These are da (bath) bomb …

bath bomb 2

If, at any time in the future, someone questions my hippy/naturopath credentials I am going to refer them to this blog post.

There are a few people in my family who are partial to a long hot soak in the bath and we usually like to throw in a bath bomb. I was having a look at the list of ingredients on some at the shops this morning and I realised that I really didn’t want to spend an hour of my life soaking in that stuff….Anything called PEG-150, titanium dioxide, benzyl benzoate and weird colours and fragrances that are identified only by scary secret numbers are not my friend.

So I came home, did some research and made my own !

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With a few simple ingredients from the pantry I made a dozen of these sweet smelling beauties. Just a few dollars worth of ingredients, a quick trip to the garden and five minutes of my time and I now have twelve baths to look forward to and the knowledge that there is no cocktail of nasties involved.

How to …

Mix together 1/2 cup citric acid, 1 cup bicarbonate of soda and 1 cup epsom salts

Stir well and make sure there are no lumps.

Stir in 2 – 3 tablespoons of melted coconut oil and mix well again. Stir in 10-20 drops of essential oil if desired. The mix should be crumbly but hold together when you squash some in your hands. You can add a little extra water or coconut oil to get the right consistency.

You can mix in any colours, herbs, flowers etc that you’d like to use now or you can just sprinkle them into the moulds before filling with bath bomb mixture.

Lightly oil a muffin tray, or any mould you want to use, with a little coconut oil and spoon the mix in pressing down firmly.

Leave to dry for at least 8 hours then gently unmould and store in airtight container. Best used within a few weeks.

Now go find a book, light a candle and have a good soak on me.

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The lowdown on cortisol …

stressless

Most of us know that there is a link between stress and cortisol levels but there’s a lot more to this little steroid hormone than you may think.

Cortisol is produced in two ways – in response to stress and as part of our natural sleep and wake cycle. It peaks at about 8am to help us rise and shine and get active for the day.The levels drop throughout the day with the low point happening at around 4am before it ramps up again for our daily wake up call.

Cortisol plays a big role in our stress response. Cortisol helps us deal with stress by shutting down some  functions to allow the body to direct all its energy to dealing with the stress. This cortisol reaction is supposed to be short term and just long enough to deal with the source of stress. Unfortunately our lives can be anything but stress free and when stress is chronic this becomes a problem.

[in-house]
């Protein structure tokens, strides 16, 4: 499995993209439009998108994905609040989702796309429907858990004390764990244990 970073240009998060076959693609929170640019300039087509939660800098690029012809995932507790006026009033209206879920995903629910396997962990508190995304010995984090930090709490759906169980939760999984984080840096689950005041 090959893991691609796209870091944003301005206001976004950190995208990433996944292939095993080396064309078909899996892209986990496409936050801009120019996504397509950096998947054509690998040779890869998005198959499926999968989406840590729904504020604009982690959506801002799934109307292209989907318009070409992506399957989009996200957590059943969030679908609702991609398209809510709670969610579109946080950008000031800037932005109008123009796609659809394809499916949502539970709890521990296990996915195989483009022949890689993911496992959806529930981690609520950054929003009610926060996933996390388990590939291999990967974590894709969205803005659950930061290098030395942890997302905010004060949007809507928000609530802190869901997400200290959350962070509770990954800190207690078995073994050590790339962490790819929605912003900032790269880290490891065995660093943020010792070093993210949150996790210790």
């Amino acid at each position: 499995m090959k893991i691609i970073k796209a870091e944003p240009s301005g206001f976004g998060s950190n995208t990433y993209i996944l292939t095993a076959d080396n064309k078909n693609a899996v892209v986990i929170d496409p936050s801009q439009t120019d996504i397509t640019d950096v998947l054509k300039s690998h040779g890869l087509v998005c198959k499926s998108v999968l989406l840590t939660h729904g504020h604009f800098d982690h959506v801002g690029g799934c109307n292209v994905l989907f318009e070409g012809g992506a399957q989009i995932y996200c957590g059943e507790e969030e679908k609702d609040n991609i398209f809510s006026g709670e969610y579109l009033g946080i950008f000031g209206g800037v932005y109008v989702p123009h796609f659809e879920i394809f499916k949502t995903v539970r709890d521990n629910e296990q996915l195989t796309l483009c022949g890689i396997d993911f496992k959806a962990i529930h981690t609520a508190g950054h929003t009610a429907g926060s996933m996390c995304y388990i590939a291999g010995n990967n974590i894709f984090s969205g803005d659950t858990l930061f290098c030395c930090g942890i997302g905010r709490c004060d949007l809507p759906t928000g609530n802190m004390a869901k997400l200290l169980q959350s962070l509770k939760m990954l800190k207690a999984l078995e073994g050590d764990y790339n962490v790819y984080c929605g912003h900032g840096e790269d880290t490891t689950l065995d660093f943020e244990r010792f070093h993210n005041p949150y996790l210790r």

How does cortisol affect us ?

  • It stimulates glucose production and slows insulin meaning you end up with lots of sugar in your blood. Thats great if you actually have something you’re trying to run away from but not so good when you’re just sitting around feeling stressed about how to pay your bills.
  • Cortisol hinders the immune system when levels are high making your body more susceptible to infections and bacteria. Have you noticed how you always get sick when your stressed ?
  • It also slows bone formation and decreases calcium absorption so when its too high there’s no bone growth and no muscle growth.
  • It causes high blood pressure and decreased blood flow to organs
  • Too much or too little cortisol messes up thyroid hormones
  • Leads to increased stomach acid and reflux
  • Makes us less fertile and more likely to miscarry
  • Changes our metabolism and makes us hungry and less able to realise when we are satisfied

Our body has a system that is meant to regulate cortisol levels by shutting down production when things get too high. Unfortunately when we are stressed all the time the system gets mucked up and can’t regulate properly  – kind of like insulin resistance when we flood our bodies daily with sugar. The result is that our cortisol levels become unhealthy and high or  low at the wrong time of day leaving us feeling out of kilter.

Ways to lower cortisol

  • Regular exercise – not marathon running – try yoga, pilates, walking, stretching
  • Meditation, relaxation, breathing exercises
  • Get enough sleep
  • Listen to music you love
  • Drink black tea – about 3 cups per day
  • Get a massage
  • Learn some stress management techniques
  • Avoid all alcohol
  • Eat nutrient dense food – especially those high in magnesium, vitamin C and B vitamins.
  • See a naturopath for help doing all of the above ! There are some great herbal medicines and supplements that can support you back to healthy cortisol levels.